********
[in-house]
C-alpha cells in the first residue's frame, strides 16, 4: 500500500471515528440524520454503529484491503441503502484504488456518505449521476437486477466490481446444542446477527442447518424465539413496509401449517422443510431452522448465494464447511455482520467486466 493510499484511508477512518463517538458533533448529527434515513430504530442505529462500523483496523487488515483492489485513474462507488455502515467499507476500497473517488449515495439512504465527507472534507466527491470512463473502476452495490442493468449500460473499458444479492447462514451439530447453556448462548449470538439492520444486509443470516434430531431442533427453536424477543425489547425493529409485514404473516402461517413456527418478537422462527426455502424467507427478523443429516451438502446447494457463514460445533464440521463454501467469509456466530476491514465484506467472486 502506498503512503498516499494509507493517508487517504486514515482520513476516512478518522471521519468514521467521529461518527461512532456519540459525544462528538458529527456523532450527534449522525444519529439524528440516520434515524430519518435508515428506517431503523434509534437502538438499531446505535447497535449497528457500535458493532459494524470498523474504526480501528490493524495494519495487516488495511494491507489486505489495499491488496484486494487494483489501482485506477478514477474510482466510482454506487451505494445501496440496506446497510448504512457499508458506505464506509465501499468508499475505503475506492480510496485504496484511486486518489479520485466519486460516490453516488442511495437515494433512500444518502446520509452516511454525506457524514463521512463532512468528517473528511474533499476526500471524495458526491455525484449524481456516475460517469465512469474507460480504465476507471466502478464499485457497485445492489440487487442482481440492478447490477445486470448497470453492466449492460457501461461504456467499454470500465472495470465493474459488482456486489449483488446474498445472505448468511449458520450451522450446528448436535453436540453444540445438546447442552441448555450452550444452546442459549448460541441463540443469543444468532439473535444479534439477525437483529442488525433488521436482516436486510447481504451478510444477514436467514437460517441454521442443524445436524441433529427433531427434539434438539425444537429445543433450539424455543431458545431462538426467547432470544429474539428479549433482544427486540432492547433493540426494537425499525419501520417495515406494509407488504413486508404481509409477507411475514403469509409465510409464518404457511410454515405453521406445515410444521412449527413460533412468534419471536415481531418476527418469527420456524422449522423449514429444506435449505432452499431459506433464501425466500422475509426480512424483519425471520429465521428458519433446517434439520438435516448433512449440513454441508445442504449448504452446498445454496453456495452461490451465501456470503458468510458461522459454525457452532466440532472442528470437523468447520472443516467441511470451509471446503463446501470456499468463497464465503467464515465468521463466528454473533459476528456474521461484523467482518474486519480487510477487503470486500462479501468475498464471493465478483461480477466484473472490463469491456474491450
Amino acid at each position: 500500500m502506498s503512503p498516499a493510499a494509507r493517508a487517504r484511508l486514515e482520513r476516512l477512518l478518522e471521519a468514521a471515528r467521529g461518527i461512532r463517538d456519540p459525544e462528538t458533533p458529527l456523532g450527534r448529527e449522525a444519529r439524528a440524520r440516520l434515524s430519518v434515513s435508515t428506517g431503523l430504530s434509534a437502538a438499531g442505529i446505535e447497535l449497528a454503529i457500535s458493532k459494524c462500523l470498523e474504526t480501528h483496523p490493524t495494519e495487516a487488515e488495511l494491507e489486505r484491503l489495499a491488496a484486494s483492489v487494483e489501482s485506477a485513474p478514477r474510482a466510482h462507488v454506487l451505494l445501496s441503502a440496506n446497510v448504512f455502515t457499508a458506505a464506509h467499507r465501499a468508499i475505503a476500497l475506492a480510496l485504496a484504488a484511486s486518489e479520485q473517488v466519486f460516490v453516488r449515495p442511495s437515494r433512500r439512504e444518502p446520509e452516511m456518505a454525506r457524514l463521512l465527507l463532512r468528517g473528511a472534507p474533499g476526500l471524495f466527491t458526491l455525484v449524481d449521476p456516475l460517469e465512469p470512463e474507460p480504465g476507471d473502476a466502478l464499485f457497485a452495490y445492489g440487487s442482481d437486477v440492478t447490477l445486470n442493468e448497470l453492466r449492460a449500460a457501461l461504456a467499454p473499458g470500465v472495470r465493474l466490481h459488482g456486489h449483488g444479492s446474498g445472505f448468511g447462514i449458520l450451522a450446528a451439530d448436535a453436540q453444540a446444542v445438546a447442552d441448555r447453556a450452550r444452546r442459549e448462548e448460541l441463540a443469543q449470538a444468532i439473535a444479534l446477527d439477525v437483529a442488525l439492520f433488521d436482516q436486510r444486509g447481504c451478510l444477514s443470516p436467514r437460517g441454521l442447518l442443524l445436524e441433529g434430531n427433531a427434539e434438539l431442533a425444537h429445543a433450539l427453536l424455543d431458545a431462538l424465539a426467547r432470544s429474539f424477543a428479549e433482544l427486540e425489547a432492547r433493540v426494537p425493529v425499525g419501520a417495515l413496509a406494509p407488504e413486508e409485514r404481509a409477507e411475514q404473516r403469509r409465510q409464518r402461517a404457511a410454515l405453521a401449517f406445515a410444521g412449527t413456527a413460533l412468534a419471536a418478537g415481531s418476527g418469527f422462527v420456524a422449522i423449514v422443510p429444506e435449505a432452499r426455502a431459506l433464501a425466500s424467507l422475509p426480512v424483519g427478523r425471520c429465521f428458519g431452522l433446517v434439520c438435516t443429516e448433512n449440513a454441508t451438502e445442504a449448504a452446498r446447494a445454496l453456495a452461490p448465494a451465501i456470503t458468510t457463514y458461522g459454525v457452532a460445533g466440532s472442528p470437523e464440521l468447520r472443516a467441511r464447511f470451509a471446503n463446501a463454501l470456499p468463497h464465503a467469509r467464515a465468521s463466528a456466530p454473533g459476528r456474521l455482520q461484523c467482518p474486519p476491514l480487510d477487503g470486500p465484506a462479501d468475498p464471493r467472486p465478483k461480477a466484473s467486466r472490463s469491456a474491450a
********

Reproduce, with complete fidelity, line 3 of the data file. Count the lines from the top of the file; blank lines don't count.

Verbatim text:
Amino acid at each position: 500500500m502506498s503512503p498516499a493510499a494509507r493517508a487517504r484511508l486514515e482520513r476516512l477512518l478518522e471521519a468514521a471515528r467521529g461518527i461512532r463517538d456519540p459525544e462528538t458533533p458529527l456523532g450527534r448529527e449522525a444519529r439524528a440524520r440516520l434515524s430519518v434515513s435508515t428506517g431503523l430504530s434509534a437502538a438499531g442505529i446505535e447497535l449497528a454503529i457500535s458493532k459494524c462500523l470498523e474504526t480501528h483496523p490493524t495494519e495487516a487488515e488495511l494491507e489486505r484491503l489495499a491488496a484486494s483492489v487494483e489501482s485506477a485513474p478514477r474510482a466510482h462507488v454506487l451505494l445501496s441503502a440496506n446497510v448504512f455502515t457499508a458506505a464506509h467499507r465501499a468508499i475505503a476500497l475506492a480510496l485504496a484504488a484511486s486518489e479520485q473517488v466519486f460516490v453516488r449515495p442511495s437515494r433512500r439512504e444518502p446520509e452516511m456518505a454525506r457524514l463521512l465527507l463532512r468528517g473528511a472534507p474533499g476526500l471524495f466527491t458526491l455525484v449524481d449521476p456516475l460517469e465512469p470512463e474507460p480504465g476507471d473502476a466502478l464499485f457497485a452495490y445492489g440487487s442482481d437486477v440492478t447490477l445486470n442493468e448497470l453492466r449492460a449500460a457501461l461504456a467499454p473499458g470500465v472495470r465493474l466490481h459488482g456486489h449483488g444479492s446474498g445472505f448468511g447462514i449458520l450451522a450446528a451439530d448436535a453436540q453444540a446444542v445438546a447442552d441448555r447453556a450452550r444452546r442459549e448462548e448460541l441463540a443469543q449470538a444468532i439473535a444479534l446477527d439477525v437483529a442488525l439492520f433488521d436482516q436486510r444486509g447481504c451478510l444477514s443470516p436467514r437460517g441454521l442447518l442443524l445436524e441433529g434430531n427433531a427434539e434438539l431442533a425444537h429445543a433450539l427453536l424455543d431458545a431462538l424465539a426467547r432470544s429474539f424477543a428479549e433482544l427486540e425489547a432492547r433493540v426494537p425493529v425499525g419501520a417495515l413496509a406494509p407488504e413486508e409485514r404481509a409477507e411475514q404473516r403469509r409465510q409464518r402461517a404457511a410454515l405453521a401449517f406445515a410444521g412449527t413456527a413460533l412468534a419471536a418478537g415481531s418476527g418469527f422462527v420456524a422449522i423449514v422443510p429444506e435449505a432452499r426455502a431459506l433464501a425466500s424467507l422475509p426480512v424483519g427478523r425471520c429465521f428458519g431452522l433446517v434439520c438435516t443429516e448433512n449440513a454441508t451438502e445442504a449448504a452446498r446447494a445454496l453456495a452461490p448465494a451465501i456470503t458468510t457463514y458461522g459454525v457452532a460445533g466440532s472442528p470437523e464440521l468447520r472443516a467441511r464447511f470451509a471446503n463446501a463454501l470456499p468463497h464465503a467469509r467464515a465468521s463466528a456466530p454473533g459476528r456474521l455482520q461484523c467482518p474486519p476491514l480487510d477487503g470486500p465484506a462479501d468475498p464471493r467472486p465478483k461480477a466484473s467486466r472490463s469491456a474491450a